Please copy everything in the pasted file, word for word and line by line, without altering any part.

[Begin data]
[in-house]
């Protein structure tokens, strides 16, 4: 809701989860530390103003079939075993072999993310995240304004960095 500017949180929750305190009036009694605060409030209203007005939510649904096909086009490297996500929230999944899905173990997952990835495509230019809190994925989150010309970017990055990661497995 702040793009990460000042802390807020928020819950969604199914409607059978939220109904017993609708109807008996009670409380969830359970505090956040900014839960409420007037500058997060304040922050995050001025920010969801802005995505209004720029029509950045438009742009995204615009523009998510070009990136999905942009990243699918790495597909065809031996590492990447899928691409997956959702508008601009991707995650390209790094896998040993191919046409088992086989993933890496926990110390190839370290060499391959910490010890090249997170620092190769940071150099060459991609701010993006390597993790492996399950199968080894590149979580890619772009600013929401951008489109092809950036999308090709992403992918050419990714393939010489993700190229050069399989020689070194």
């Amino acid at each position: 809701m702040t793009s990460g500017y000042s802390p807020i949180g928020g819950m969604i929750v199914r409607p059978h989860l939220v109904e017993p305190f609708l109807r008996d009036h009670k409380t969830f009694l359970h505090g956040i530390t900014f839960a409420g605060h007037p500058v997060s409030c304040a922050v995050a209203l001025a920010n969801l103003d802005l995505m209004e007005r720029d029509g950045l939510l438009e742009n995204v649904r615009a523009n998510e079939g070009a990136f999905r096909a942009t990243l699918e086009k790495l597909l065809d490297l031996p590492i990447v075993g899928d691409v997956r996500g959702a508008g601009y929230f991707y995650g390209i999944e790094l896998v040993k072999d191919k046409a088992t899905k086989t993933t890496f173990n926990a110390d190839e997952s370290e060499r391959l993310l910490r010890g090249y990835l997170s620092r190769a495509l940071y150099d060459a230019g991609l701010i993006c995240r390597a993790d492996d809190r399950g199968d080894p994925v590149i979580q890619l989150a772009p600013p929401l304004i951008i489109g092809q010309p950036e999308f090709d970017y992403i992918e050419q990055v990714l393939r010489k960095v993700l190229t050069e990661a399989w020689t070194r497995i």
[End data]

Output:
[in-house]
């Protein structure tokens, strides 16, 4: 809701989860530390103003079939075993072999993310995240304004960095 500017949180929750305190009036009694605060409030209203007005939510649904096909086009490297996500929230999944899905173990997952990835495509230019809190994925989150010309970017990055990661497995 702040793009990460000042802390807020928020819950969604199914409607059978939220109904017993609708109807008996009670409380969830359970505090956040900014839960409420007037500058997060304040922050995050001025920010969801802005995505209004720029029509950045438009742009995204615009523009998510070009990136999905942009990243699918790495597909065809031996590492990447899928691409997956959702508008601009991707995650390209790094896998040993191919046409088992086989993933890496926990110390190839370290060499391959910490010890090249997170620092190769940071150099060459991609701010993006390597993790492996399950199968080894590149979580890619772009600013929401951008489109092809950036999308090709992403992918050419990714393939010489993700190229050069399989020689070194």
């Amino acid at each position: 809701m702040t793009s990460g500017y000042s802390p807020i949180g928020g819950m969604i929750v199914r409607p059978h989860l939220v109904e017993p305190f609708l109807r008996d009036h009670k409380t969830f009694l359970h505090g956040i530390t900014f839960a409420g605060h007037p500058v997060s409030c304040a922050v995050a209203l001025a920010n969801l103003d802005l995505m209004e007005r720029d029509g950045l939510l438009e742009n995204v649904r615009a523009n998510e079939g070009a990136f999905r096909a942009t990243l699918e086009k790495l597909l065809d490297l031996p590492i990447v075993g899928d691409v997956r996500g959702a508008g601009y929230f991707y995650g390209i999944e790094l896998v040993k072999d191919k046409a088992t899905k086989t993933t890496f173990n926990a110390d190839e997952s370290e060499r391959l993310l910490r010890g090249y990835l997170s620092r190769a495509l940071y150099d060459a230019g991609l701010i993006c995240r390597a993790d492996d809190r399950g199968d080894p994925v590149i979580q890619l989150a772009p600013p929401l304004i951008i489109g092809q010309p950036e999308f090709d970017y992403i992918e050419q990055v990714l393939r010489k960095v993700l190229t050069e990661a399989w020689t070194r497995i």